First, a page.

ORLANDO, FLORIDA (07/10/2000) - Three of the largest fixed wireless carriers operating in the microwave frequency band have reached a technical agreement that they said will speed licensing and reduce interference in adjacent markets served by different carriers.
The agreements are expected to end what Jonathan Mapes, chief technology officer of the wireless solutions division at Worldcom Inc., called the "mutual self-destruction policies" of companies interfering with one another in the 2.5- to 2.7-GHz and 2.3-GHz wireless communications service frequency bands (WCS).
Mapes, speaking here at the annual conference of the Wireless Communications Association International, said the technical agreement should allow Multichannel Multipoint Distribution Service ( MMDS) carriers to provide better service within their 35-mile coverage areas with less interference.
MMDS can provide throughput up to 10M bit/sec, but carriers typically concentrate on providing service up to the T-1 (1.54M bit/sec) rate.
Todd Rowley, vice president for spectrum at the broadband wireless group of Sprint Corp., said the technical agreements include a band plan that delineates which of the 38 MMDS and WCS channels will carry downstream (to the customer) and upstream data. Last week, Sprint hyped this agreement as "groundbreaking" in an alert sent out to the press.
Curtis Henderson, vice president and general counsel at Plano, Texas-based Nucentrix Broadband Networks -- the other major carrier that signed the technical agreement -- said this will allow license holders to "maintain the geographic reach of each wireless market -- and as a result reach more customers."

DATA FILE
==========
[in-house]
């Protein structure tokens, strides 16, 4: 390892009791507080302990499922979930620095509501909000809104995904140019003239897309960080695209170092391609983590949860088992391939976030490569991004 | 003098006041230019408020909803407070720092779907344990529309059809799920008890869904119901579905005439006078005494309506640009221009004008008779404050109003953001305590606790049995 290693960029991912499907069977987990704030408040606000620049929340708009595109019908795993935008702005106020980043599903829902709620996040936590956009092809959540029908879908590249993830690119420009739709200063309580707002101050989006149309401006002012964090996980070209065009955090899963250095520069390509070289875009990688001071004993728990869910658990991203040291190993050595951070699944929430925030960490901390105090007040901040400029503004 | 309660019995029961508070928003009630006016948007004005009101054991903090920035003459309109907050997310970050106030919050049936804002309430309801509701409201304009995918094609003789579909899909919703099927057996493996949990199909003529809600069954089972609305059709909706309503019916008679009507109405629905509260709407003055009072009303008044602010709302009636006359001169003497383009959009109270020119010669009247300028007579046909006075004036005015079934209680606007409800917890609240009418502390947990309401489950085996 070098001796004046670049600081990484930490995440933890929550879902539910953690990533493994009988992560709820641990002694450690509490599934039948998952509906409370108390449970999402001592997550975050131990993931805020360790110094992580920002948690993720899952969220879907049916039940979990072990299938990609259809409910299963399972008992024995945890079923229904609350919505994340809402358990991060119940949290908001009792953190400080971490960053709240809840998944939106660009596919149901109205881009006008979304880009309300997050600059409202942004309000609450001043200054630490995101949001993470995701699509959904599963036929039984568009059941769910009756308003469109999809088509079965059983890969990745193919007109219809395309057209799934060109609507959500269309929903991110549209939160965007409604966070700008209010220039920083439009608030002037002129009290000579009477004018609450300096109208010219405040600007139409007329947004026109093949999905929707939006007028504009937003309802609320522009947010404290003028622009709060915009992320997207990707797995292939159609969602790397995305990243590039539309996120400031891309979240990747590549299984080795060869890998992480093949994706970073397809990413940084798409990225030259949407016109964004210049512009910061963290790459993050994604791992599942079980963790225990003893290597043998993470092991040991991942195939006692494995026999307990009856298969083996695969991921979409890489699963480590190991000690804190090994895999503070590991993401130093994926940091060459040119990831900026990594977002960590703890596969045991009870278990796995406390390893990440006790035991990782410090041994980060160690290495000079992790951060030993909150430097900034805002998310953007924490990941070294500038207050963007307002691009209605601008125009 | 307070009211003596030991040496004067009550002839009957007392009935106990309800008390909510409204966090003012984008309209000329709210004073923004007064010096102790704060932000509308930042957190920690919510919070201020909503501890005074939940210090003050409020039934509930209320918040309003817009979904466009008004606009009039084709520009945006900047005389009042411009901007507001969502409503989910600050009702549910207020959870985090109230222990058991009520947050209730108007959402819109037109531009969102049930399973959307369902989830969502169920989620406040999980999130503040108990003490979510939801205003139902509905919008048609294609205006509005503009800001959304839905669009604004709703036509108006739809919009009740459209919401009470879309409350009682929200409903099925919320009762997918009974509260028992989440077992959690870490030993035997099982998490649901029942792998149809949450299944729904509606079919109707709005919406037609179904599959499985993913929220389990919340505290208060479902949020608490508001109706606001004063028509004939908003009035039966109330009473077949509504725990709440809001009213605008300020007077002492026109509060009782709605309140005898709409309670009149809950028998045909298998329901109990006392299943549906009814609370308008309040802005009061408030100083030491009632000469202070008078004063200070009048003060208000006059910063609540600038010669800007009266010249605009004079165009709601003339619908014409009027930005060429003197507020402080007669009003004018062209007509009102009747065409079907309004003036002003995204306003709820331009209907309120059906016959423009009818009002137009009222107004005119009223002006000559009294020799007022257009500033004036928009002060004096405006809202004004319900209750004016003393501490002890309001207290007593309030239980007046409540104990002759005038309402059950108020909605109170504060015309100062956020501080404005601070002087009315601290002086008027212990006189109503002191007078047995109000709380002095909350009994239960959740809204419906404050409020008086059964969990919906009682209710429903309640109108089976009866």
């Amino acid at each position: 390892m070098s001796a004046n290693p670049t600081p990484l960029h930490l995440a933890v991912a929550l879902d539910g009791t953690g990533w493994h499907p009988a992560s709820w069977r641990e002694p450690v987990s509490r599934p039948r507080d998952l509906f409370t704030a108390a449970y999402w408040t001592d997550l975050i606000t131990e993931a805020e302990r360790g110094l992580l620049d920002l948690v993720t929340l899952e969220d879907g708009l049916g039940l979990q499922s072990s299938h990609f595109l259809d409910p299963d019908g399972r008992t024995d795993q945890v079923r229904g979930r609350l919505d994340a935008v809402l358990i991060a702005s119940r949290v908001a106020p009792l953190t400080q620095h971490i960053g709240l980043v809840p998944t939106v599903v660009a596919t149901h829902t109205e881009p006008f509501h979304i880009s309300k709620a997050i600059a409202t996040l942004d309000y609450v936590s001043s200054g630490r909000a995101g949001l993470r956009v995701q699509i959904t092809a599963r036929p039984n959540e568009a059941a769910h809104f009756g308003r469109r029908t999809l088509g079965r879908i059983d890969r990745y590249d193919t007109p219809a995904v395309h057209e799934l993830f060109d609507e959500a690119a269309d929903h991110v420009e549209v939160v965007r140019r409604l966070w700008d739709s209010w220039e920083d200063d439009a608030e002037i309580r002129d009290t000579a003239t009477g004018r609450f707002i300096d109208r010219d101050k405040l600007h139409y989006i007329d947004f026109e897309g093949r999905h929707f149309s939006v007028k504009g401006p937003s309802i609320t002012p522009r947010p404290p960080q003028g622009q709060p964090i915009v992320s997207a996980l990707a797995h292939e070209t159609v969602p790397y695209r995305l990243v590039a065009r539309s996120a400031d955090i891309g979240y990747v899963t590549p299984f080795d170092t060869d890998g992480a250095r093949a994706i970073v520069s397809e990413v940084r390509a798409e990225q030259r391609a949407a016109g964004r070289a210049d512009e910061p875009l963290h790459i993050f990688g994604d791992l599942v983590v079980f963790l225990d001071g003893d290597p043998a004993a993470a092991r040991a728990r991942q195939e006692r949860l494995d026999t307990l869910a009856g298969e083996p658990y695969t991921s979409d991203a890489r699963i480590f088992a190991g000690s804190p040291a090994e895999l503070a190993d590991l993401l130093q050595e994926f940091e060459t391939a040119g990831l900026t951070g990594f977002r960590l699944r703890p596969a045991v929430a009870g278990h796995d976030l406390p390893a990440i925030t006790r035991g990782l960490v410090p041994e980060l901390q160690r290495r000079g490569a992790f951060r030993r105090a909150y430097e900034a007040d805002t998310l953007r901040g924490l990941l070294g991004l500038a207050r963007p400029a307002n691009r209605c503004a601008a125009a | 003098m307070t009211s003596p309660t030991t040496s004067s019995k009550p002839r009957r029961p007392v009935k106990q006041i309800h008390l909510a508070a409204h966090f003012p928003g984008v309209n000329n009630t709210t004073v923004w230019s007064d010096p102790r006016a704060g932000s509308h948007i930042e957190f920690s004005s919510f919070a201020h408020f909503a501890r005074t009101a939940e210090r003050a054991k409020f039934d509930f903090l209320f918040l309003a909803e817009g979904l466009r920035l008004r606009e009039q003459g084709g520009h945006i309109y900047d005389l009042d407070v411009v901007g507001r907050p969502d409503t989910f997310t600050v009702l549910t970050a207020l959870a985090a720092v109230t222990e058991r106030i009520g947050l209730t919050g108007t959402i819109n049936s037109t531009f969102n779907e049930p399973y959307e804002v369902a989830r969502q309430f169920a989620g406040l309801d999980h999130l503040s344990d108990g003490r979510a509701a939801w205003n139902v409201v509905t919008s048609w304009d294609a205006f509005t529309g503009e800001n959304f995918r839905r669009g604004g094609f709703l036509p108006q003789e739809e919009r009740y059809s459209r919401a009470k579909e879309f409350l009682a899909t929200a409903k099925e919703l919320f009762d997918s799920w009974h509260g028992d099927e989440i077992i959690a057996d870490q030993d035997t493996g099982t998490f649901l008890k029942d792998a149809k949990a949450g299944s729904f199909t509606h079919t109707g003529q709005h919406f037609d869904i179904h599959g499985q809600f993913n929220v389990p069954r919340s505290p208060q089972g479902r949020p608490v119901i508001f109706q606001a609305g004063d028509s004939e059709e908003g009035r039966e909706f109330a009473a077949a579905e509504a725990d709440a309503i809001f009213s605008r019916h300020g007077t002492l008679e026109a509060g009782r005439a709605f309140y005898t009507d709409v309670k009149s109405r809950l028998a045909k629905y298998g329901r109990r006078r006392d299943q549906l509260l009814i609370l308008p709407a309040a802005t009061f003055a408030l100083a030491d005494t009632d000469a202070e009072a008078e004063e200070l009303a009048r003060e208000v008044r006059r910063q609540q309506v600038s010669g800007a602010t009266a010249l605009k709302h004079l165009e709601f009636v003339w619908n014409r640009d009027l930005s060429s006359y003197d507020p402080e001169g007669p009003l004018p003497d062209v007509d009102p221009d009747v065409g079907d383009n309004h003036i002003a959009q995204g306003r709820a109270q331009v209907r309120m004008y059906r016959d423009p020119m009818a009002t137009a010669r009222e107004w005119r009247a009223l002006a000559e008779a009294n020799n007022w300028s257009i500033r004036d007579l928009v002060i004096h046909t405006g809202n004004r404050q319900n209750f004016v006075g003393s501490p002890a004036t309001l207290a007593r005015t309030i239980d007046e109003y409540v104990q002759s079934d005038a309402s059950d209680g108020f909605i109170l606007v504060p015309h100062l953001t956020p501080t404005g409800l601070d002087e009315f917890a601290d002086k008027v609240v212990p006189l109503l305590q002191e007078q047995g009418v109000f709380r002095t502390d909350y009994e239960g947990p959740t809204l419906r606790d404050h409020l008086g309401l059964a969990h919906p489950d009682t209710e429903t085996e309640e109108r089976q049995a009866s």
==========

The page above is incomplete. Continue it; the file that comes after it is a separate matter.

Mapes said the agreement should allow carriers to operate their fixed wireless transmitters in the MMDS bands at full power, allowing the companies to provide service to customers at the outer limits of their coverage areas.
"They're usually the ones who need it most" due to lack of service by carriers who provide service by wire, Mapes said.
Sprint and Worldcom have spent billions of dollars to acquire fixed wireless licenses that blanket much of the U.S. to provide "last mile" connectivity for their networks to businesses and homes. Nucentrix currently holds MMDS licenses in 93 markets in the Midwest and Southwest. Henry Burkhalter, chief operating office of Worldcom Wireless, called the technical agreements a "landmark event" for the industry.
Ray Nettleton, senior vice president and chief technology officer at Formus Communications Inc. in Denver, which currently provides fixed wireless service in Germany, Austria and Poland and has licenses to serve six other European countries, said the U.S. fixed wireless industry -- which operates in a number of bands other than MMDS -- must develop and adhere to a set of standards if it wants to capitalize on economies of scale from manufacturers. That includes security standards, "because business wants to keep its business to itself," Nettleton said, as well as standards that promote "spectral efficiency," a key consideration in Europe where spectrum is scarce.